In sum, the nation sorely needs immigration reform. However, in seeking to forge a necessary compromise, Congress and the nation must take care to ensure that the compromises are both fair and make policy sense for regulating immigration in the global economy of the 21st century. One-sided compromises that punish immigrants and run counter to national values and ideals simply cannot stand.

    KJ

    This post originally appeared on Law Professor Blogs © 2014-2018 by Law Professor Blogs, LLC. All rights reserved. Reprinted with permission.


    About The Author

    Kevin Johnson Kevin Johnson is Dean, Mabie-Apallas Professor of Public Interest Law, and Professor of Chicana/o Studies. He joined the UC Davis law faculty in 1989 and was named Associate Dean for Academic Affairs in 1998. Johnson became Dean in 2008. He has taught a wide array of classes, including immigration law, civil procedure, complex litigation, Latinos and Latinas and the law, and Critical Race Theory. In 1993, he was the recipient of the law school's Distinguished Teaching Award.Dean Johnson has published extensively on immigration law and civil rights. Published in 1999, his book How Did You Get to Be Mexican? A White/Brown Man's Search for Identity was nominated for the 2000 Robert F. Kennedy Book Award. Dean Johnson’s latest book, Immigration Law and the US-Mexico Border (2011), received the Latino Literacy Now’s International Latino Book Awards – Best Reference Book. Dean Johnson blogs at ImmigrationProf, and is a regular contributor on immigration on SCOTUSblog. A regular participant in national and international conferences, Dean Johnson has also held leadership positions in the Association of American Law Schools and is the recipient of an array of honors and awards. He is quoted regularly by the New York Times, Los Angeles Times, and other national and international news outlets.


    The opinions expressed in this article do not necessarily reflect the opinion of ILW.COM.

    Comments 3 Comments
    1. ImmigrationLawBlogs's Avatar
      ImmigrationLawBlogs -
      As I point out in my article, which is in this issue of ILW.com, the Democrats could have passed a DREAM Act during Barack Obama’s administration. From January 2009 to January 2011, they had a large majority in the House, and until Scott Brown’s special election in 2010, they had a supermajority in the Senate. They passed the Patient Protection and Affordable Care Act (ObamaCare) without a single Republican vote in the House or the Senate.

      Why didn't they?

      Nolan Rappapor
      t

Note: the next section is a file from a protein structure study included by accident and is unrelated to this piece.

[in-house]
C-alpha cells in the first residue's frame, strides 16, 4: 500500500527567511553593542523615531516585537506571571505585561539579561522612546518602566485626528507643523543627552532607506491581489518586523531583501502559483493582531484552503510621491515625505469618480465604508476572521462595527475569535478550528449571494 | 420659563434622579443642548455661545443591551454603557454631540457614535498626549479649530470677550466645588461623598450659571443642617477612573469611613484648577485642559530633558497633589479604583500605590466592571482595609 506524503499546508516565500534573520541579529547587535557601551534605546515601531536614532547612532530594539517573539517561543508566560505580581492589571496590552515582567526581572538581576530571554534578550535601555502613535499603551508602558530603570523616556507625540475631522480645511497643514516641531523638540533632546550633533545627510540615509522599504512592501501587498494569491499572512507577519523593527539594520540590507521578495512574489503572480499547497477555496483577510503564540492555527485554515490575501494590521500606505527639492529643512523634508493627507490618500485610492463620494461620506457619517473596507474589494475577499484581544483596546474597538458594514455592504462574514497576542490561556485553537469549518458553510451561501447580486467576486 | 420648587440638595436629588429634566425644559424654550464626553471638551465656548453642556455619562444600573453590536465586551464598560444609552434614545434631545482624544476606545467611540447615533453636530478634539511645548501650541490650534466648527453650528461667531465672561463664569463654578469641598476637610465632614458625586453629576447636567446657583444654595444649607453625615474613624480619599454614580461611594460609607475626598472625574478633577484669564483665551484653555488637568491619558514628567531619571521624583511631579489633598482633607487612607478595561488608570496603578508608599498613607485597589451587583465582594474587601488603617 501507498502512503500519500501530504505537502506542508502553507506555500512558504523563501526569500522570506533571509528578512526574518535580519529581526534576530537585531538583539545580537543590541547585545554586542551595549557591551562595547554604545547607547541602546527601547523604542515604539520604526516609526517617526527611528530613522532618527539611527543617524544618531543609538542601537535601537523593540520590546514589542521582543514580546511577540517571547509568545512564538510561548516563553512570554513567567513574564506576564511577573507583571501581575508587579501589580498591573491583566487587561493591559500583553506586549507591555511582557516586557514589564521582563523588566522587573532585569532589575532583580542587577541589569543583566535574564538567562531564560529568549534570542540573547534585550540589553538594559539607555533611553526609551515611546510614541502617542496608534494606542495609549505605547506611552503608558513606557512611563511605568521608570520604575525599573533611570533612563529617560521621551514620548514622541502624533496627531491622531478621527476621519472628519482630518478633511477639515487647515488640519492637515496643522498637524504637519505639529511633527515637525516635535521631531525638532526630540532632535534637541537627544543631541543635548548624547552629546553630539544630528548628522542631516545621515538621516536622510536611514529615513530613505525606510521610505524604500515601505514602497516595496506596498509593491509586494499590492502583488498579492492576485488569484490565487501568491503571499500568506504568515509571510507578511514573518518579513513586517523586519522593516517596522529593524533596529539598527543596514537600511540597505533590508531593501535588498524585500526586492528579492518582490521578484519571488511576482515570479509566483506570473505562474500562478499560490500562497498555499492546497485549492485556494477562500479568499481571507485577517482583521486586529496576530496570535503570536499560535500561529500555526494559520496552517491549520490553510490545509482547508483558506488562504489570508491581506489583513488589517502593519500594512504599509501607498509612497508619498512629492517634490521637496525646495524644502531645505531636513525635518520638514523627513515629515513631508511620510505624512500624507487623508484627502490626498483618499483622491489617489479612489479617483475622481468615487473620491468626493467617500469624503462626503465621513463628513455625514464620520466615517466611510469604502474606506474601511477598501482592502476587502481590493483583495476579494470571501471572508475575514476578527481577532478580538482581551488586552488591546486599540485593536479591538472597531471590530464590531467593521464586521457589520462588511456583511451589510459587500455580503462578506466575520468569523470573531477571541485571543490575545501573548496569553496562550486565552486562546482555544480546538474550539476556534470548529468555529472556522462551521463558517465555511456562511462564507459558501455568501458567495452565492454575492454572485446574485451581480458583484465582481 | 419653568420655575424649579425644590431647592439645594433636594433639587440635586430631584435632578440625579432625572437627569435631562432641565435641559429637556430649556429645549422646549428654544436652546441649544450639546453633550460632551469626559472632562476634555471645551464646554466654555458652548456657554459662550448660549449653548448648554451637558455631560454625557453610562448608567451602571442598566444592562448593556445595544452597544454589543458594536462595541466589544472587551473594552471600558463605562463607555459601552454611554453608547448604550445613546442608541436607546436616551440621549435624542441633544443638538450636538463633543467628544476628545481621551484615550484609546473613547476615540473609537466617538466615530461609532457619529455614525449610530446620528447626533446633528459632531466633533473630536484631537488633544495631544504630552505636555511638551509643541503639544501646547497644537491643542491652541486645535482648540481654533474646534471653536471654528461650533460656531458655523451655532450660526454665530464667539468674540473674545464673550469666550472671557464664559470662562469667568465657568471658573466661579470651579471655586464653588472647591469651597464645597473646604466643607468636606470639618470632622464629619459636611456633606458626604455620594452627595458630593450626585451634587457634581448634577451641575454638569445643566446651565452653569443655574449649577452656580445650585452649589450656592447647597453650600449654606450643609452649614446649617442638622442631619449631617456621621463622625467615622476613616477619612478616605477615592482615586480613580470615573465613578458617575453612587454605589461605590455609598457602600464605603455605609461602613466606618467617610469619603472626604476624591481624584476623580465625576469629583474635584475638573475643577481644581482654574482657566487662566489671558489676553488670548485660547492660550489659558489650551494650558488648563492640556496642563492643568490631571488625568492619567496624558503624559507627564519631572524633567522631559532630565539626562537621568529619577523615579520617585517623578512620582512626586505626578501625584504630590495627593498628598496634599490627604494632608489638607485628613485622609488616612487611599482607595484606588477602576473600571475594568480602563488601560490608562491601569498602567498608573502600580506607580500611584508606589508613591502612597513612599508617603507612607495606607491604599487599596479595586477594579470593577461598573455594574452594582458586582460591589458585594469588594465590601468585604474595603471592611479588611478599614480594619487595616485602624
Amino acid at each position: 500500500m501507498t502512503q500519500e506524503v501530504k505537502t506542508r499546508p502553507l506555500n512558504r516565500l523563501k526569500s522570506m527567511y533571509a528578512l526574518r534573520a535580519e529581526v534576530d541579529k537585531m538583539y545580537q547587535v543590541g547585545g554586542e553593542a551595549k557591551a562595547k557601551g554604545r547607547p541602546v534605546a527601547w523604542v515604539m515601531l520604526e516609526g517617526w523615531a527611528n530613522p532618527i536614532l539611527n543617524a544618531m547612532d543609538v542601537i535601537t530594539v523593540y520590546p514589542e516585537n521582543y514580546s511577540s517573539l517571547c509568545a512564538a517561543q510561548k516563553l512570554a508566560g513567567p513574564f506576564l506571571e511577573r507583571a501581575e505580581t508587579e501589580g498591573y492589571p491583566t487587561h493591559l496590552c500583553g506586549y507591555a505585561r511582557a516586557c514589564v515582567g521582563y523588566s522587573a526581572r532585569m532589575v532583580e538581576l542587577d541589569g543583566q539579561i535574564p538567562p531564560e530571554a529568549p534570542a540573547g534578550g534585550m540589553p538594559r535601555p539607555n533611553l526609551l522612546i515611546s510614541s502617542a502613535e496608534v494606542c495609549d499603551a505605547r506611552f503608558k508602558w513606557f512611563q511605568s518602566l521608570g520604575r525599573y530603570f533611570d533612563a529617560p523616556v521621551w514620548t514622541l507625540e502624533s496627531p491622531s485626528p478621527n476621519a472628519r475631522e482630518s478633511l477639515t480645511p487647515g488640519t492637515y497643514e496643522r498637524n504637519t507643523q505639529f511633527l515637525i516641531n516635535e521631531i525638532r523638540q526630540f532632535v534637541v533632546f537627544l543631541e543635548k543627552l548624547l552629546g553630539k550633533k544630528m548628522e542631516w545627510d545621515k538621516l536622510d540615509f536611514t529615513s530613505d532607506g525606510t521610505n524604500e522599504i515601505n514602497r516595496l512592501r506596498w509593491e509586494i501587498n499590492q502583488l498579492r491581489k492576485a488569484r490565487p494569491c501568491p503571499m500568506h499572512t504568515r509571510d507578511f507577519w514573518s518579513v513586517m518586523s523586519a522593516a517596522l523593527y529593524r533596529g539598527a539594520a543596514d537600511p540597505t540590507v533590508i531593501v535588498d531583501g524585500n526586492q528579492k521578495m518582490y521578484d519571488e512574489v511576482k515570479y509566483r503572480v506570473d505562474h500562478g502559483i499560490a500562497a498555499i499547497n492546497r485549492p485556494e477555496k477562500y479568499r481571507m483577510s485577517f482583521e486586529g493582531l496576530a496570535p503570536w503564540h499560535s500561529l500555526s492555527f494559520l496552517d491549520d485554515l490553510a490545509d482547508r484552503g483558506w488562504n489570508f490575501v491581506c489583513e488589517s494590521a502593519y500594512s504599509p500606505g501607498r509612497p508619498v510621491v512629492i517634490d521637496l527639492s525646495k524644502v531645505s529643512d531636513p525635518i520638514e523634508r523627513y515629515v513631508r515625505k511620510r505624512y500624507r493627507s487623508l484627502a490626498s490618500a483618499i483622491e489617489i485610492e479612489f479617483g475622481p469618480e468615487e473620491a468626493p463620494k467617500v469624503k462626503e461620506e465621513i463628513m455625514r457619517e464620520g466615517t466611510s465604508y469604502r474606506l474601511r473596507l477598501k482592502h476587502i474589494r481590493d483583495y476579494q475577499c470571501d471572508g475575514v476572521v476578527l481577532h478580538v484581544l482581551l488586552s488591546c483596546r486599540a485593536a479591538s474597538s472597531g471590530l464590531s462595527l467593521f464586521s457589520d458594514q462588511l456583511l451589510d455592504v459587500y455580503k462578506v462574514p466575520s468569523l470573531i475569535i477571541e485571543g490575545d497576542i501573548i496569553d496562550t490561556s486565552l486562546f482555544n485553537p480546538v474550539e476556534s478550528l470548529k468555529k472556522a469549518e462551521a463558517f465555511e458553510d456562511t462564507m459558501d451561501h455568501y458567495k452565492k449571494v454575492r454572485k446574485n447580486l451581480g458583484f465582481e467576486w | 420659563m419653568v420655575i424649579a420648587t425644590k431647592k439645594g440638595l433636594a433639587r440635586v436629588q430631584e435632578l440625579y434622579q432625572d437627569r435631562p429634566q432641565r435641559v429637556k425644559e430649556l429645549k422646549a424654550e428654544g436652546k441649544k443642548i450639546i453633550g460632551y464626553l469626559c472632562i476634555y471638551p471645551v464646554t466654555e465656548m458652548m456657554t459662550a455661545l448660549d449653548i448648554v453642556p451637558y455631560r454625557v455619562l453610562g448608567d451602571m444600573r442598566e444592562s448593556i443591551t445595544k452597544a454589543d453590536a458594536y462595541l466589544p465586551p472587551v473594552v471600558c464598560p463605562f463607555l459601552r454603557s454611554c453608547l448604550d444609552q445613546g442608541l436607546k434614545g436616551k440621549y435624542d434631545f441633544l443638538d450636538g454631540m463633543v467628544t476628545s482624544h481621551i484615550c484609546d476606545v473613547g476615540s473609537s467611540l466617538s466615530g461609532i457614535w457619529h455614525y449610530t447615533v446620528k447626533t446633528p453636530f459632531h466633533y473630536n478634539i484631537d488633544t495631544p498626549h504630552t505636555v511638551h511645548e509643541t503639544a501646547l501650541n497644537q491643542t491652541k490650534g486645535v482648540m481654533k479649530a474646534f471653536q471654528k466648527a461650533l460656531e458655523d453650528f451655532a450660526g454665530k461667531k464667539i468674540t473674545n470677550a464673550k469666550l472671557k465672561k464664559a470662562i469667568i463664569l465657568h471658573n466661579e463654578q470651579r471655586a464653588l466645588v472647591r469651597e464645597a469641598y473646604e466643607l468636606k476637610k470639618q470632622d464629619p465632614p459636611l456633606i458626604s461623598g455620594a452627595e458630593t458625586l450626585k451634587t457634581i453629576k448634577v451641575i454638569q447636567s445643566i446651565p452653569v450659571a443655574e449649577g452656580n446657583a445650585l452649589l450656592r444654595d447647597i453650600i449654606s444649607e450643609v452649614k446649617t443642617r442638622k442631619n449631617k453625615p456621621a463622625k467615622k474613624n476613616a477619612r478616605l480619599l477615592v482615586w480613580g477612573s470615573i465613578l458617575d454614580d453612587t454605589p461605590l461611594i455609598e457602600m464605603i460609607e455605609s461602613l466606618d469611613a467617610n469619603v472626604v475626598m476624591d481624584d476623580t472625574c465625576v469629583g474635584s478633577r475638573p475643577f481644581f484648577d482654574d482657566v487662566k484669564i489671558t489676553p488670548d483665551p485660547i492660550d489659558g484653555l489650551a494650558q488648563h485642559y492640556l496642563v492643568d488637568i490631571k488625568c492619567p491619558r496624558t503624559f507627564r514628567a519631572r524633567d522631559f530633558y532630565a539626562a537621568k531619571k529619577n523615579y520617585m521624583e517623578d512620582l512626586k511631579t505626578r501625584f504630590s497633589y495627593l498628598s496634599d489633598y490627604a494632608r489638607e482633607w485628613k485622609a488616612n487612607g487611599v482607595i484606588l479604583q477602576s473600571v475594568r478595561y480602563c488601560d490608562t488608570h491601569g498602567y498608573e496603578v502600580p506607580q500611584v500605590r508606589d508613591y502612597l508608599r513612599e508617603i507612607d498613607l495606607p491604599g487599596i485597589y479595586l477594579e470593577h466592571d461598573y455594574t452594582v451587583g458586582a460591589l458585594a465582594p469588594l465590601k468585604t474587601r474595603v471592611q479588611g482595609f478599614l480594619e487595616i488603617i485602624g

1. ImmigrationLawBlogs's Avatar
      ImmigrationLawBlogs -
      Kevin says, "In many respects, the nation is back to where it was in 2013 when the Senate passed an immigration reform package with a path to legalization, more enforcement, and tinkering with legal immigration. Like the Trump proposal, the Senate Bill, which the Republican House leadership prevented from coming to a vote, also generated criticism from the left and the right."

      You are referring to Schumer's bill, S.744. He called it a bipartisan bill but it was opposed by 70% of the Senate Republicans, and he knew that it would be dead on arrival in the Republican-controlled House. It was a cruel political maneuver that gave false hope to desperate immigrants. And he has done the same thing with his recent proposal as part of the Gang of Six.

      And the Republican Leaders in the House didn't prevent it from coming to a vote. They followed regular order. They sent it to the Judiciary Committee, which was the committee that had subject matter jurisdiction. And Judiciary Chairman Goodlatte didn't ignore it. He held a hearing on it and explained during the hearing why the bill was unacceptable to the Republicans. That was the end of the legislative process for that bill. Goodlattte had no reason to move it forward. The Democrats could have revised the bill to make it more acceptable to the Republicans, but they chose not to do it.

      Nolan Rappaport
    1. ImmigrationLawBlogs's Avatar
      ImmigrationLawBlogs -
      Professor Johnson's comment above that Trump's immigration agenda is focused most of all on race - keeping people of color out of the United States more than anything else, is irrefutable for anyone who has not been spending the past nearly three years since June 2015, when Trump began his presidential campaign with an attack on Mexican immigrants, on Mars or some other planet instead of planet Earth.

      Roger Algase
      Attorney at Law